A Kiwi family of four have quit the rat race to live on a tiny island as the cost of living continues to reach new highs in Auckland.

Zack Smith and his wife Christyl Smith moved their family - including their two children - to their former home of Niue last year, after 16 years living between New Zealand and Australia.

Zack, who was once a longhaul truck driver, was tired of spending more time at work than with his family.

"I'd only see my kids a couple of hours each day because I was working night shift driving trucks six nights a week."


They returned to Niue for a wedding in 2014, and after getting a taste for island life once again they decided the next time they came back it would be for good.

The family are now self-sufficient on the tiny island home to just over 1,600 people. Zack spends his time hunting and fishing to feed his family, while his wife works at the Broadcasting Corporation of Niue.

"Back in New Zealand we depended a lot on money to survive, but since we moved here last year we don't need as much money to get by.

"You will never go hungry here. Coconuts are free, water is free, seafood is free and the hospital offers free health check-ups and medicine."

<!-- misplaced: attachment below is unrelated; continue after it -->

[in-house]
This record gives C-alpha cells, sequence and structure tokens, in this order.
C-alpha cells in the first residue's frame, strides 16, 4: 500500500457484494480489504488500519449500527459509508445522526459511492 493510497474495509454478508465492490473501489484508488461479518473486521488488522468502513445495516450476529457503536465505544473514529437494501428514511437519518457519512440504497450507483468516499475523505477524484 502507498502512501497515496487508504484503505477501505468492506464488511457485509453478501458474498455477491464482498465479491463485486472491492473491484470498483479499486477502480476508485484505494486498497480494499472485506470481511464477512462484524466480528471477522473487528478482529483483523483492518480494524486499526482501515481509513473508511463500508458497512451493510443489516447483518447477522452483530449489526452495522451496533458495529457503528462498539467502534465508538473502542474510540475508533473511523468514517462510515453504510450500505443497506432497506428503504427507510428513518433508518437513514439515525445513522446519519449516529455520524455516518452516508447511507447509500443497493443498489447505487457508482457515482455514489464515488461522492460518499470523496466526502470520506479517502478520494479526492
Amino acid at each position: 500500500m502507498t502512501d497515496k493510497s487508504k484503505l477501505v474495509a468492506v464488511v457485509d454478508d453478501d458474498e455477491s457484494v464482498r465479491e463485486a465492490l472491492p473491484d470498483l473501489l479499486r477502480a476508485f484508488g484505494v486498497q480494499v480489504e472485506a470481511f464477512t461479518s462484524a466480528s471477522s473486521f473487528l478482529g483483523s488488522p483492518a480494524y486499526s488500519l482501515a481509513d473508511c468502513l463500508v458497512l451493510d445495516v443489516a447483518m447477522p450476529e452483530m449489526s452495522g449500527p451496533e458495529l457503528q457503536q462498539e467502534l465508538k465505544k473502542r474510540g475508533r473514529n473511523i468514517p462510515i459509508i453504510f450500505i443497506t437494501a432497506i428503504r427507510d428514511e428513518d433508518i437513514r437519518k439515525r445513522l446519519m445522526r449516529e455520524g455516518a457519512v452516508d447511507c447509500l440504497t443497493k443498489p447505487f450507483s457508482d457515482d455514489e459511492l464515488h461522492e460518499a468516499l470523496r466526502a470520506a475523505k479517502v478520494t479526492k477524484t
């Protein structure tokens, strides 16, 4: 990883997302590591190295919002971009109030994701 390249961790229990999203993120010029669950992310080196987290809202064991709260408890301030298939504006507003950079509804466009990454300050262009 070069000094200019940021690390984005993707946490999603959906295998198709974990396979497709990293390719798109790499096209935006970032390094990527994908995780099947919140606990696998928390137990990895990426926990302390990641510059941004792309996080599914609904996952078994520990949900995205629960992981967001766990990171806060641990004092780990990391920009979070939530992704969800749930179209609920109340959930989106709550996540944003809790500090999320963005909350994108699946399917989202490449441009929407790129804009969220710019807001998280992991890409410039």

The family were able to move into a home his grandad built 20 years ago, which has been empty since 2001, and are planning to build their own home on the land.

"If we were to buy a house over in New Zealand it would take forever paying it off. In Niue an average three bedroom house would cost around 150k."

Zack has all the time in the world for his two sons and is making sure they learn to survive the old-fashioned way.
Zack has all the time in the world for his two sons and is making sure they learn to survive the old-fashioned way.

Zack says the hardest part about moving back to Niue was saying goodbye to friends and family and adjusting to the lack of shops.

But he says that's a small sacrifice to see his sons grow up in paradise and learn about their Niuean heritage, espescially as the country continues to suffer from a population decline that has been relentless since the 1960s.

Just 1,600 people live there - with 15 times as many Niueans living in New Zealand, putting the culture and language that has developed on the island over more than 1,000 years at risk of vanishing.

That's why it's so important for Zack to teach his children about their heritage.

"They are learning how to survive the old fashioned way, so one day when they have families of their own they too can pass on the knowledge to their own children to keep the culture going."